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Applied or Pure Math for Future Teacher?

  1. Jan 1, 2014 #1
    Hi everyone!

    Thank you clicking on this thread.

    I am a community college student seeking to transfer by the end of this upcoming spring semester.
    I plan to major in math; my main goal is to become a high school teacher or community college professor.

    Only recently did I find out that there's a pure math track and applied math track. I already have a good idea of the difference between the two. My problem is, it seems I would enjoy applied math. Once I discovered how math can describe or be applied in the real world, it became a beautiful subject to me. Because I want to be a full-time teacher, I figured it'd also be neat to share applications with students so they also can learn to appreciate mathematics (because we all know many students fail to see why we need to learn math beyond the algebra level).

    Even so, I do realize the importance of some pure math courses and the need to understand and be able to do proofs.
    My aim is to truly be skilled at math in order to be a good teacher, but also gain knowledge as to how it is applied in the real world because that is how I've fallen in love with it.

    What do I do?
    I've heard I can major in both. What are your opinions?

    On a side note, do any of you know any liberal arts colleges (women's preferrably) that have strong math programs?

    Thank you all so much.
     
  2. jcsd
  3. Jan 2, 2014 #2
    In the same boat as you although I chose pure math. If your aim is to teach highschool then go towards applied math. If you ever concider that the amount of money you make is not great then I would go pure math with the aim of teaching at an university. Both are grwat fields. Although pure math is the hardest subject one can learn. It is a lifetime process.
     
  4. Jan 2, 2014 #3
    Im also curious. Up to what math have you completed in the community college? My advice is yo finish all of your calculus series and linear/differential at the cpmmunity because it is cheaper.
     
  5. Jan 2, 2014 #4
    I want to keep my options open; so I think I may just go into pure math.
    I was previously an English major (I've always been into literature and music), so I'm pretty behind in terms of math.
    In other words, I just finished Calculus I this semester, and will be doing Cal II this spring semester before I transfer.
    I'm in an Honors program that is only two years, so I can't really stay at my community college any longer.
     
  6. Jan 2, 2014 #5
    I think pure math is the better choice. Most math courses that you will teach at the high school or community college level will be very hand wavy, but as a matter of principle any teacher should know the theory behind the material at a deep level. Should someone who doesn't know how limits are defined teach calculus? Should someone who isn't familiar with algebraic structures teach algebra or complex numbers?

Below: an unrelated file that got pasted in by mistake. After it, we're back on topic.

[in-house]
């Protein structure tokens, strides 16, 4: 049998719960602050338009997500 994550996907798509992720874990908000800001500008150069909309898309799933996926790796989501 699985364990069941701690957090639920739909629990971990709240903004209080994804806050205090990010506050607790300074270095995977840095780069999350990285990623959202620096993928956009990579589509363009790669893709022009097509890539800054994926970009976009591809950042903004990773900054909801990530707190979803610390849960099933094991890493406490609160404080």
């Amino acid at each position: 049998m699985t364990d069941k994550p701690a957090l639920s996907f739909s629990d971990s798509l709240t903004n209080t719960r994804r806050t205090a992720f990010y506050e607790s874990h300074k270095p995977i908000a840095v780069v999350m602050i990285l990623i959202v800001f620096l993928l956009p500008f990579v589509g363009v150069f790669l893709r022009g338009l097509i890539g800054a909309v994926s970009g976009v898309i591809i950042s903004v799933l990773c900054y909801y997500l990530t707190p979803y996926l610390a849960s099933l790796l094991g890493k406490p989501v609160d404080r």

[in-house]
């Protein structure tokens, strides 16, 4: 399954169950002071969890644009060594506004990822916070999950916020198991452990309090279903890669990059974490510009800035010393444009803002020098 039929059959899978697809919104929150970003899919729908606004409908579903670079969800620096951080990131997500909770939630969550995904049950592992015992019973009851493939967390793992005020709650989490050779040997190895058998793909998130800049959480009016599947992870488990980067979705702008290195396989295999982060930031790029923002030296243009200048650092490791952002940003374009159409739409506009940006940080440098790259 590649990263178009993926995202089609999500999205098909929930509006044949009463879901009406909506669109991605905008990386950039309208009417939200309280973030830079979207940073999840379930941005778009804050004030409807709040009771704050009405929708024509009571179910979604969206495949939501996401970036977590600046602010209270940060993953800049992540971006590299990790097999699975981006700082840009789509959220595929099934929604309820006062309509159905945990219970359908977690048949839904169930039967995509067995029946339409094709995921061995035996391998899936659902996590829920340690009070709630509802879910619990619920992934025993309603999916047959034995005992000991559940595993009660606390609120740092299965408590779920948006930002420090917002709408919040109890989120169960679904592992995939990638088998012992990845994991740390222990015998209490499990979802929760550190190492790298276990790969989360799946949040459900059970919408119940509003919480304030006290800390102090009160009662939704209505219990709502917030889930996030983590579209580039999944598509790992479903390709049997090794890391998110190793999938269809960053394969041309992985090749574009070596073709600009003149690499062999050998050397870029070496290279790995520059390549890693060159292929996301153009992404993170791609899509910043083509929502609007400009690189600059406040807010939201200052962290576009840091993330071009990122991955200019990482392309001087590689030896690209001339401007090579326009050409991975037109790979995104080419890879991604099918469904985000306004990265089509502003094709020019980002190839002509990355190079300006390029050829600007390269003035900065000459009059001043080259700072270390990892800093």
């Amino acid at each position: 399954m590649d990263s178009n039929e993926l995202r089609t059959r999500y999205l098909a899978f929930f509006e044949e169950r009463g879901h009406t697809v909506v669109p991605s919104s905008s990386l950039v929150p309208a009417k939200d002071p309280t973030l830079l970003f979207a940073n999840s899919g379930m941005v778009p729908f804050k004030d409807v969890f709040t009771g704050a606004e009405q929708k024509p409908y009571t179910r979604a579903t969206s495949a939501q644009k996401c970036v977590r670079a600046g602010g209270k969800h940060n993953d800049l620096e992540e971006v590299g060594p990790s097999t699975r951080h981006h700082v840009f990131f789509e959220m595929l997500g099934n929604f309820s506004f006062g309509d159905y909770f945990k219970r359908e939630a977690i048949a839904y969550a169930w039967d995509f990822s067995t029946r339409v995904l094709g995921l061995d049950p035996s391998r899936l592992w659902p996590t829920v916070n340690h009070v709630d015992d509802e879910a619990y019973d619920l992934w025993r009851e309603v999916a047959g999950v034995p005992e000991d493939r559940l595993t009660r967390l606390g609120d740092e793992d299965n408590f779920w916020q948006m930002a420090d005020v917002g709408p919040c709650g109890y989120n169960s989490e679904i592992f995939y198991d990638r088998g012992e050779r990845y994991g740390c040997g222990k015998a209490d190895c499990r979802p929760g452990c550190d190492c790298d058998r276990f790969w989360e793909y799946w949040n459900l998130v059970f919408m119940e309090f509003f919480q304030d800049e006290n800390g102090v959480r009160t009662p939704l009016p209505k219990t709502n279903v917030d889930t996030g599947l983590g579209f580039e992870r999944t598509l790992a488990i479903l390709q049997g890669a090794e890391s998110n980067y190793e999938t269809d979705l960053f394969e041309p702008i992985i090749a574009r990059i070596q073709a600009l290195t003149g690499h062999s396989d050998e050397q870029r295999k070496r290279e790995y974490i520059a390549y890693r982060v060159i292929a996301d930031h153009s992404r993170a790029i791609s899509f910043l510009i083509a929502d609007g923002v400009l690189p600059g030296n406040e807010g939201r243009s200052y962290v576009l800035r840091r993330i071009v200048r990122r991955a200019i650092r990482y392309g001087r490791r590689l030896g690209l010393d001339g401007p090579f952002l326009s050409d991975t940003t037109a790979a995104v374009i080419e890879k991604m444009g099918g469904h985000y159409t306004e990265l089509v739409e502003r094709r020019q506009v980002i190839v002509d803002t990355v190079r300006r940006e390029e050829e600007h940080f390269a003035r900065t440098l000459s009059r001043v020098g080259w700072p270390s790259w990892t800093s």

Applied math undergraduate degrees generally emphasize computing, numerical methods, and memorizing techniques for solving DEs, and not so much on seeing the applications to the real world. If you want to understand what you are teaching but also be able to motivate it, I feel that the best thing would be to do a pure math degree but also take a bunch of physics courses.
     
  7. Jan 2, 2014 #6

    jedishrfu

    Staff: Mentor

    Before you decide to go pure math, make sure you really know what it is:

    http://en.wikipedia.org/wiki/Pure_mathematics

    Advanced pure math has a lot to do with definitions for groups, abstract algebras, geometries, topologies, real and complex analysis, number theory and proofs. The proofs can be very hard and very abstract usually too abstract for majority of people. As an example, abstract algebra goes way beyond solving algebraic equations and studies the structure and properties of an algebraic system with abstract operations.

    I took a course one time in Algebraic Topology and was totally lost (got a C out of kindness from the prof) even though I did quite well in applied math courses like calculus I,II,III, linear algebra, DE, Tensor Analysis, Boundary Value problems...

    Part of my difficulty was in thinking I could do the proofs without having taken the prereqs of set theory to learn how to formulate a proof and abstract algebra to work with definitions and properties and part was due to the abstractness of topology where I had trouble understanding how the definitions fit in with reality (I was a Physics major).

    For some proofs to look at check out the book called Proofs from the Book inspired by Paul Erdos and his belief that God had book of the most beautiful proofs.

    https://www.amazon.com/Proofs-THE-B...88715316&sr=8-1&keywords=proofs+from+the+book

    and for interesting math topics that hint at what you might study in an exciting tour-de-force summary:

    https://www.amazon.com/Mathematics-...UTF8&qid=1388715363&sr=8-1&keywords=math+1001
     
    Last edited by a moderator: May 6, 2017
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